Thunder, Gilgeous-Alexander find rhythm late, top Timberwolves

Thunder, Gilgeous-Alexander find rhythm late, top Timberwolves

Shai Gilgeous-Alexander and the Thunder seemed off Saturday. But behind stingy defense and a vintage fourth quarter from its star, OKC got on track in time to beat the West-leading Wolves, 102-97, in Minneapolis.

Brett Dawson

By Brett Dawson

| Jan 21, 2024, 7:55am CST

Brett Dawson

By Brett Dawson

Jan 21, 2024, 7:55am CST

OKLAHOMA CITY — When Shai Gilgeous-Alexander has it all going, his game is equal parts musical and methodical, a decisive, incisive hybrid of hard work and art. 

But on the nights when he has to slog through it, the Thunder star can be oddly more impressive. 

It’s often true of his team, too. 

It was on Saturday, when for the middle two quarters of a 102-97 win at West-leading Minnesota, not much seemed to be going right for OKC or its star. 

Shots weren’t dropping. Stops weren’t coming. 

The sometimes-symphonic Thunder was out of tune against a Timberwolves team with the NBA’s top-rated defense. 

And then suddenly, Gilgeous-Alexander and his team struck the right cords. 

They outscored the Wolves 28-14 in the fourth quarter, held Minnesota to 3-of-13 shooting, including 0 for 3 from 3-point range. Meanwhile, Gilgeous-Alexander — who’d made 6 of 16 shots through the first three quarters — hit 4 of 6 in the final frame, including a step-back 24-foot 3-pointer with 1:14 to play that put his team in front to stay, 96-94. 

It wasn’t the artful way OKC sometimes wins; it lacked SGA’s signature aesthetics. But the Thunder (29-13) won on a night when it shot 39.5% from the floor, and that looked pretty good to coach Mark Daigneault. 

“It feels great when you’re zipping around scoring 130 points,” Daigneault told reporters in Minneapolis. “But you have to be able to execute in games like this, and I thought they brought the best out of us tonight.”

Three takeaways from the end of a four-game Thunder road trip:

SGA strikes back

His body of work this season has put Gilgeous-Alexander squarely in the MVP conversation, and as he conducted a postgame sideline interview with the Thunder’s Nick Gallo on Saturday, teammate Jalen Williams mouthed “M-V-P” over SGA’s shoulder. 

But the road swing the Thunder wrapped Saturday with a 2-2 record had been unkind to his candidacy. 

Gilgeous-Alexander had been good through the first three games, but not up to his seasonlong standard. He’d shot a combined 15 for 35 in losses to the Lakers and Clippers in Los Angeles, and though he helped lift the Thunder to a win in Utah, he’d looked out of sorts again for most of Saturday night.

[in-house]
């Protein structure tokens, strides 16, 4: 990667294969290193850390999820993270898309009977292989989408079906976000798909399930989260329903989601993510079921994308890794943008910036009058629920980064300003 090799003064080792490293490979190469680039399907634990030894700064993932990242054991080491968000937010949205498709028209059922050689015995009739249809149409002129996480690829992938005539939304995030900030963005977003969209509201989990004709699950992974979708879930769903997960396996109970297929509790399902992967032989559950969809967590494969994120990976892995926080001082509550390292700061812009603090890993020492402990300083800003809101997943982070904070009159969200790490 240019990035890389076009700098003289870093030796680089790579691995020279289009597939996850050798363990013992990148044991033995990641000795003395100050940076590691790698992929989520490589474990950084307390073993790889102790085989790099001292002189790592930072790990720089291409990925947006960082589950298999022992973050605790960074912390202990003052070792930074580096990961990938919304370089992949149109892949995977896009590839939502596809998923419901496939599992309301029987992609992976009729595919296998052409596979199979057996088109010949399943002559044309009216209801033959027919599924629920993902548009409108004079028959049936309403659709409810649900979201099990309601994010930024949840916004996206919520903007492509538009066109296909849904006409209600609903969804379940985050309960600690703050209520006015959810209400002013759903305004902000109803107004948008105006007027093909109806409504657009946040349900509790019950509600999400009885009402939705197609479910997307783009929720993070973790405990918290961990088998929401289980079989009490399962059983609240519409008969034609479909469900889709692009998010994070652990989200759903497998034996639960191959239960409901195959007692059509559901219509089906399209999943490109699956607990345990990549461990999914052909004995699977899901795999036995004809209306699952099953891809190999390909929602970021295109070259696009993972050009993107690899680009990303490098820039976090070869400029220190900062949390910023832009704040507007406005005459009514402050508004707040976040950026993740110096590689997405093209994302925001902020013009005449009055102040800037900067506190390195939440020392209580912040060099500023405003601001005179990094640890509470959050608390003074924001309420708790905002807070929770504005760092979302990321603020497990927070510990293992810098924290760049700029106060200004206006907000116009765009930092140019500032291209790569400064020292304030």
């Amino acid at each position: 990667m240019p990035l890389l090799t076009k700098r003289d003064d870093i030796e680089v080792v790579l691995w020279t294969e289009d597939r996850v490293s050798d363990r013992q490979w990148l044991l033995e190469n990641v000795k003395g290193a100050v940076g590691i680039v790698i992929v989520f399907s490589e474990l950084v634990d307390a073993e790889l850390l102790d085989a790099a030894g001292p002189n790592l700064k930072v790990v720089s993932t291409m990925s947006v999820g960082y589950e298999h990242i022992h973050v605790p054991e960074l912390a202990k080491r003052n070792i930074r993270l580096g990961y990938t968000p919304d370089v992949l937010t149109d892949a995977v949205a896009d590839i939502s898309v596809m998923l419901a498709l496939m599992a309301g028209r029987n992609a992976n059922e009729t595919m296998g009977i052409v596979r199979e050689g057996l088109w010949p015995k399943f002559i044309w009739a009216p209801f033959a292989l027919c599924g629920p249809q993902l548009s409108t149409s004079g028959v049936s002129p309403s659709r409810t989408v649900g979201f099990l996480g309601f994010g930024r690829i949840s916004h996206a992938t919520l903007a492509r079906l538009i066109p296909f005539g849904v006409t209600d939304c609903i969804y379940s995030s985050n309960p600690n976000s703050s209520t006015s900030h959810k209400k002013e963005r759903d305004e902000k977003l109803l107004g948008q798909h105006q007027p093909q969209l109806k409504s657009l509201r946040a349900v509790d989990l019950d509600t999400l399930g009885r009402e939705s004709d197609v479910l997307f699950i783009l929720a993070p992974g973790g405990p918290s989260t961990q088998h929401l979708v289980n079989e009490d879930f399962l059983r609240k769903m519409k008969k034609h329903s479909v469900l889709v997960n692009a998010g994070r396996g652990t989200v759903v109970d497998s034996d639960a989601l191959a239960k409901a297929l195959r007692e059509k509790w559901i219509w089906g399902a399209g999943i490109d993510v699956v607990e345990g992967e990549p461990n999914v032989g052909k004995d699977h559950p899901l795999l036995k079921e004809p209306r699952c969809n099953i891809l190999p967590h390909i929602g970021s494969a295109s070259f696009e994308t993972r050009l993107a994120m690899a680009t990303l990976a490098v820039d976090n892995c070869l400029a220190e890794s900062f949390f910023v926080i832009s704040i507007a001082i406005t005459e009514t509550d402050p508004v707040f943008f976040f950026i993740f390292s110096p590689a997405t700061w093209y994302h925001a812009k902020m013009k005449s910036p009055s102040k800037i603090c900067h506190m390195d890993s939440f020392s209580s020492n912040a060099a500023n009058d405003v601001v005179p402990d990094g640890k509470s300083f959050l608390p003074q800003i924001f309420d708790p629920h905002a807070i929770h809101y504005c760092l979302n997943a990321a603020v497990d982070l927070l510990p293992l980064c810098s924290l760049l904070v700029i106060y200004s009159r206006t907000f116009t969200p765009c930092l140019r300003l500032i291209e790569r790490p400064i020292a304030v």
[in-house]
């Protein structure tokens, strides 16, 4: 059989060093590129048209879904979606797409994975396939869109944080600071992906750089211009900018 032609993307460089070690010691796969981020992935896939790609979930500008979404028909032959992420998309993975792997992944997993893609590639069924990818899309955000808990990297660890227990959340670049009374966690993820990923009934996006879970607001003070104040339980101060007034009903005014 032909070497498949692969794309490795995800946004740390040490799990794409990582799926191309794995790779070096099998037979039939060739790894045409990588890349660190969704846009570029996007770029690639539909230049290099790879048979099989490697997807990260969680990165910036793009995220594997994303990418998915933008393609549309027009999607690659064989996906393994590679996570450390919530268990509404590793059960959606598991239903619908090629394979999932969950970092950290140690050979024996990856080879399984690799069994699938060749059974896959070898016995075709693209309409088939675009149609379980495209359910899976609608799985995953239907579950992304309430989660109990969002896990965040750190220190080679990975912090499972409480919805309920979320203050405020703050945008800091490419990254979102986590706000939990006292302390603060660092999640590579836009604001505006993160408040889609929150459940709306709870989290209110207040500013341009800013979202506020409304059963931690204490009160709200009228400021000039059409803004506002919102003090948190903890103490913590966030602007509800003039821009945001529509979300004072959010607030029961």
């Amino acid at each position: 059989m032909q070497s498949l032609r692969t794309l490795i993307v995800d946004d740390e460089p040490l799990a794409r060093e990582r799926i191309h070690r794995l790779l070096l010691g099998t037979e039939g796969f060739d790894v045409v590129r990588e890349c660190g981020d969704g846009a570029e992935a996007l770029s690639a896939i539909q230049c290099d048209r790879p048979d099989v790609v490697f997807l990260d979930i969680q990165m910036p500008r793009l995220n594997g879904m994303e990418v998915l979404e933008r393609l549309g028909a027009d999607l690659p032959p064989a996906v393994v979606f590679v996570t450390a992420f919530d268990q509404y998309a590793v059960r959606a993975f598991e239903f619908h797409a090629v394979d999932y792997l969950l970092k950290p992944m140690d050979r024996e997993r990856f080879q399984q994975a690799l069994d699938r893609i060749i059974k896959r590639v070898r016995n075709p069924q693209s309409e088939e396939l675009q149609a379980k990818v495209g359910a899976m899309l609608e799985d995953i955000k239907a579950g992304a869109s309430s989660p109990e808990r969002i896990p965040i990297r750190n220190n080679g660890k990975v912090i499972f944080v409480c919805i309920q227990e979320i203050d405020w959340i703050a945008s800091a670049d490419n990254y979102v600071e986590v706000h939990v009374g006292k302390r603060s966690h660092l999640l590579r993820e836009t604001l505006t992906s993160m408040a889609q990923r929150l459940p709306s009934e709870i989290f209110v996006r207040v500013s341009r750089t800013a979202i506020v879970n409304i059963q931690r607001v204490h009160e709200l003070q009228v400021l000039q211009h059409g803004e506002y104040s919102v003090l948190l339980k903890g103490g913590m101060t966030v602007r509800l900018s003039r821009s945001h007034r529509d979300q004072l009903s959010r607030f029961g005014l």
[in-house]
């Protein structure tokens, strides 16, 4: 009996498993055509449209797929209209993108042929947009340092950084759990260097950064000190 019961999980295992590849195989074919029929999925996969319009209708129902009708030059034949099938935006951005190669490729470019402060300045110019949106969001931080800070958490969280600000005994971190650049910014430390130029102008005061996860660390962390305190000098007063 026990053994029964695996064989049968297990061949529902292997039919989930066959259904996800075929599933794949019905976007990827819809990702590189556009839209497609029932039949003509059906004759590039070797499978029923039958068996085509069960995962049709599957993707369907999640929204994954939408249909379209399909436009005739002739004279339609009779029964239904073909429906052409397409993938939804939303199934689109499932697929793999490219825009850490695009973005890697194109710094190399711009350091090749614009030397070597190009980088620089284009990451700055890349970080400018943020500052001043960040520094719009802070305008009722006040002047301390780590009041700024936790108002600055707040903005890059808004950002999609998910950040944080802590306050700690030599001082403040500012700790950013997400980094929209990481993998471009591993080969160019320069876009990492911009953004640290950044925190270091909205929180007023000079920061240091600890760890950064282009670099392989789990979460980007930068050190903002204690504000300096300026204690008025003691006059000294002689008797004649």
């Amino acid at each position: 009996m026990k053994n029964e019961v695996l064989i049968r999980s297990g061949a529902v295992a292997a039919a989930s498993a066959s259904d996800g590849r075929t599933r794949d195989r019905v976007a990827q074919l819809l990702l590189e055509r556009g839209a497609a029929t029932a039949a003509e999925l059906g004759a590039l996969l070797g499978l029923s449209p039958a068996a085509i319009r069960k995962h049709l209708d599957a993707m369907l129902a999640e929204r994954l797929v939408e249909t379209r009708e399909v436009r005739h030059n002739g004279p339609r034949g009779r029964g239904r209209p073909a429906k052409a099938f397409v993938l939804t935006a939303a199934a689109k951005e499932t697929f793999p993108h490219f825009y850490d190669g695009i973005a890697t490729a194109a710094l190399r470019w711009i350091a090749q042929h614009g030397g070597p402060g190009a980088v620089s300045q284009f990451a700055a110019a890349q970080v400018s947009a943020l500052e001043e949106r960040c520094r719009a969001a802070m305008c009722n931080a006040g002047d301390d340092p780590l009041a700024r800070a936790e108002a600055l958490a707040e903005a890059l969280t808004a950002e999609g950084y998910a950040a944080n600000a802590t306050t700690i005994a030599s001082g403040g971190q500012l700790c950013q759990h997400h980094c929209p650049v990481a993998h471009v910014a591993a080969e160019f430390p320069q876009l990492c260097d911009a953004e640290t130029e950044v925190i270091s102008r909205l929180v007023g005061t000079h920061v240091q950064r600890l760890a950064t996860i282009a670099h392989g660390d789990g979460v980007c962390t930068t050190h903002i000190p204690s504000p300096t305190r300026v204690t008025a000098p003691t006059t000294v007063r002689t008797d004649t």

And then the fourth quarter came, and his lack of rhythm faded and there was the old Gilgeous-Alexander again. 

He scored 11 of his game-high 33 points in that final period. 

It’s not easy to get back whatever’s gone missing on a road trip. There are so many games and so little rest, and in the grind of January “no one’s feeling great” in the NBA, Daigneault said. 

That includes Gilgeous-Alexander, who was questionable for the first game of the road trip with a right knee sprain. The Wolves game “was mind over matter — him included, but it was really everybody,” Daigneault said. 

Before the step-back shot that put OKC in front for good, Gilgeous-Alexander had missed the only 3-pointer he’d taken against Minnesota. He was 1 for 11 from 3-point range on the road trip. 

So what leads a guy shooting like that to take a shot like that?

“I finally felt like I was in a rhythm tonight offensively that last quarter,” Gilgeous-Alexander said. “I was in the midrange and to the rack for most of the fourth — I think for all the fourth — and I just felt (Jaden) McDaniels sagging off , and I was in rhythm, comfortable. It’s a shot I’ve shot many times. So I just felt it, tried not to overthink it and shot the ball with confidence.” 

Dort said Gilgeous-Alexander’s teammates “all have trust in him” to make big shots. And Gilgeous-Alexander is prepared to take them even if he’s made fewer shots on a road trip than he’s been making all season. 

Gilgeous-Alexander noted Saturday that he had a seven-point game earlier this season.